c/o Aiai Chen

For an art journalist, there may be nothing more exciting and refreshing than interviewing an alumna artist. Aiai Chen ’13, once an East Asian Studies major, has been working at Ethan Cohen Fine Arts, one of the first contemporary Chinese art galleries in New York, since graduation. “Oracle Bone Script Paintings” and “Characters Paintings,” two series of innovative sumi-e paintings under one theme, “Return,” earned her a degree with high honors this past spring. The works are currently on display in the lecture room of the Mansfield Freeman Center for East Asian Studies.

Chen agreed to talk about her career path in the art world and her views on the Chinese art scene in the U.S. via Skype this week. The interview was conducted in Mandarin Chinese and translated into English for The Argus.


The Argus: Do you mind telling me something about your background related to Chinese art?

Aiai Chen: I studied Chinese calligraphy with a famous Chinese calligrapher, Mr. Lu Weizhong, ten years ago. It was at Wesleyan that I came to first learn how to paint in water and ink, a very different skill from calligraphy, with Mr. Shinohara Keiji in my sophomore year and continued doing tutorials with him since then.


A: Can you talk about your inspiration for your honor thesis? Any particular mentor, book, or personal experience? How did your ideas about this piece change over time?

AC: Though I got a lot of compliments for my final project for my sumi-e painting class, I was not satisfied at all then. A long time practitioner of Chinese calligraphy, I couldn’t help to think about combining Chinese characters with paintings in an innovative way since then. To me, Chinese characters in any script are art, and thus I began to use merely calligraphy to construct painting, such as a mountain in a landscape. It was actually far harder to do that than [I imagined] because of the very subtle variation of ink and the delicate way blank [space] works in Chinese landscape painting. I nevertheless kept on trying throughout my junior year, and my summer experience at the Tokyo National Museum made my belief in doing creative calligraphy paintings even firmer.

A: It seems interesting to me that you are a sumi-e painter who has a solid background in calligraphy and culture research [relating to] East Asian Studies. Do you want to talk about how your liberal arts experience at Wesleyan shaped your vision concerning your honors project?

AC: I actually didn’t know if my vision about calligraphy paintings [would eventually] work at the beginning. However, I was very determined to do that because of, I guess, an inner urge to delve into the origin of things. I came to Wesleyan with many ambitious goals, but it was the diverse and dynamic campus culture that later pushed me to rethink my artistic and life values. [There were] also many Humanities classes I took at Wes that stimulated me to focus more on the nature of things. You know, to use the tree as an analogy, I was more into the fruit of the tree before, and my Wes experience really successfully trained me to pay attention to the root, the origin and essence of things.


A: What do you mean by the origin of things, and how does this relate to your art making?

AC: In my thesis’ case and even in my current art making, it became an emphasis on the most fundamental part of myself and Chinese classical culture: the very life and the beauty of nature and the world. To me, calligraphy paintings [are] a great way to express those because of the classical aesthetics in composition, color, characters, and also realm. This aesthetics on a visual beauty is quite different from that of other contemporary Chinese and Western art, which values much more the concept and sort of grotesque creativity and beauty.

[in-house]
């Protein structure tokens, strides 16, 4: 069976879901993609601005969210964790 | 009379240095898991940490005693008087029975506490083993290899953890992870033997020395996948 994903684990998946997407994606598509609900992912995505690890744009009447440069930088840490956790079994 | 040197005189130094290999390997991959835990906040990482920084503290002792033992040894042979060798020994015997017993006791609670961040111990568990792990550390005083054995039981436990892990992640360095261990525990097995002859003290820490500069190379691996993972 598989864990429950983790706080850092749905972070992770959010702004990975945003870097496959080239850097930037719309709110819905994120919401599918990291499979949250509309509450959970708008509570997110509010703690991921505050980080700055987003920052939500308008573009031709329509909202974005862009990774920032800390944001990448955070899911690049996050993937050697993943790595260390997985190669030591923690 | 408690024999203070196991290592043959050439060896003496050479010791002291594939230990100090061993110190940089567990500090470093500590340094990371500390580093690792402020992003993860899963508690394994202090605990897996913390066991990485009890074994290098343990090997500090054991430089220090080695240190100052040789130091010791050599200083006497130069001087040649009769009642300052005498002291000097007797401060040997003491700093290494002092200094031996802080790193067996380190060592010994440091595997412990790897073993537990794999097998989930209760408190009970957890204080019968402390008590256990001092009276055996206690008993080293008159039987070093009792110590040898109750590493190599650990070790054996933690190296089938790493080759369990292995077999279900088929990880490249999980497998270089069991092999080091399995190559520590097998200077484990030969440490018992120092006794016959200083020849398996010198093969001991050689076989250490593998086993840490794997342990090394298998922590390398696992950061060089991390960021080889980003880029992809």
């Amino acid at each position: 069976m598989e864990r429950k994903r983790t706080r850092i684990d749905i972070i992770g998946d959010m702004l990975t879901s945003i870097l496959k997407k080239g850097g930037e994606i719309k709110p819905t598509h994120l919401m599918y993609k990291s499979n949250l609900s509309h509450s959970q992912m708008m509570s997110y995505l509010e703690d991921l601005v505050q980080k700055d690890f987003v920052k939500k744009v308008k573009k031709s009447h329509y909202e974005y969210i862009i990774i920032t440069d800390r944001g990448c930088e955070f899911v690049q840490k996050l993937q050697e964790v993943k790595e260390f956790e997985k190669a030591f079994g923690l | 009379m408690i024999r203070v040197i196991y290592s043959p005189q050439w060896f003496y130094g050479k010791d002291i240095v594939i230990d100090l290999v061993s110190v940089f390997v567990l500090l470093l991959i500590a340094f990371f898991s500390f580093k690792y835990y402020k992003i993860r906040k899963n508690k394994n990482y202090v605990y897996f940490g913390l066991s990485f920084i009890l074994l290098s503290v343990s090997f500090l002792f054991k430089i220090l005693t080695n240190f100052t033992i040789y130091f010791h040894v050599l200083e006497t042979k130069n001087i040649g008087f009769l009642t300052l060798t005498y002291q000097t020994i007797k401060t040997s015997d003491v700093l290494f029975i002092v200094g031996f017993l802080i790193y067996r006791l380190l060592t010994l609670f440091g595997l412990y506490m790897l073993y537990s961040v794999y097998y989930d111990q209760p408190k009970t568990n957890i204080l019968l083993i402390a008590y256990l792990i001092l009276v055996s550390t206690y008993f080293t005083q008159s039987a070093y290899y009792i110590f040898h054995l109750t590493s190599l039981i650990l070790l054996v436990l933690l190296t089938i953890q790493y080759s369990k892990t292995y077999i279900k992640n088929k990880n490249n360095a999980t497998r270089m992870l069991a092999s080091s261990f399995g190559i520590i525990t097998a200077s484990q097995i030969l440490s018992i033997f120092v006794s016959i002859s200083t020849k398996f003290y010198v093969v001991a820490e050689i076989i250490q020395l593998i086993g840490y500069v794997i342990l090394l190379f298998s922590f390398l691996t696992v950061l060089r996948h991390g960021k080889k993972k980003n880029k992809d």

I would also thank [Adjunct Assistant Professor of East Asian Studies and Anthropology Patrick] Dowdey’s Contemporary Chinese Art class, where I was inspired by so many great artworks he showed in class. In this sense, I would say my Wes experience made me able to appreciate some overarching values and techniques from different artworks. I’m saying the origin of things because I am with growing certainty that our outward appearance springs from our heart. “Return”, in this sense, I guess is to delve more deeply into my heart.


A: That said, how has your work experience at a gallery full of contemporary Chinese and Western art been influencing you? Any expectations for either yourself or the Chinese art scene in general?

AC: I have some mixed feelings about my life now. On the one hand, I did learn a lot from the artists, the colleagues, and the clients I have encountered everyday, and I indeed feel very lucky to be exposed to many great, varied exhibitions here in New York City. They gave me many inspirations for my own Chinese art making. Yet, surrounded by so many new things to learn, such as art business and Western art, while continuing to be an artist among many peers who are working in more mainstream industries where people focus more on practical aspects, I can feel constant pressure, stimulation, and, of course, motivation. When surrounded by so many different voices, I kind of felt lost at first. It was hard to decide my priorities when too many ideas, including some practical pursuits, came into my mind.

I do miss my life at Wesleyan sometimes, when the pace was not this crazy and I had more time to explore freely and wildly. Right now, however, instead of some uncertainty and even solitude I now and then feel about my own vision of doing Chinese art, I am determined to insist on exploring my expected kind of art and career. There is really nothing more important than following my heart right now.

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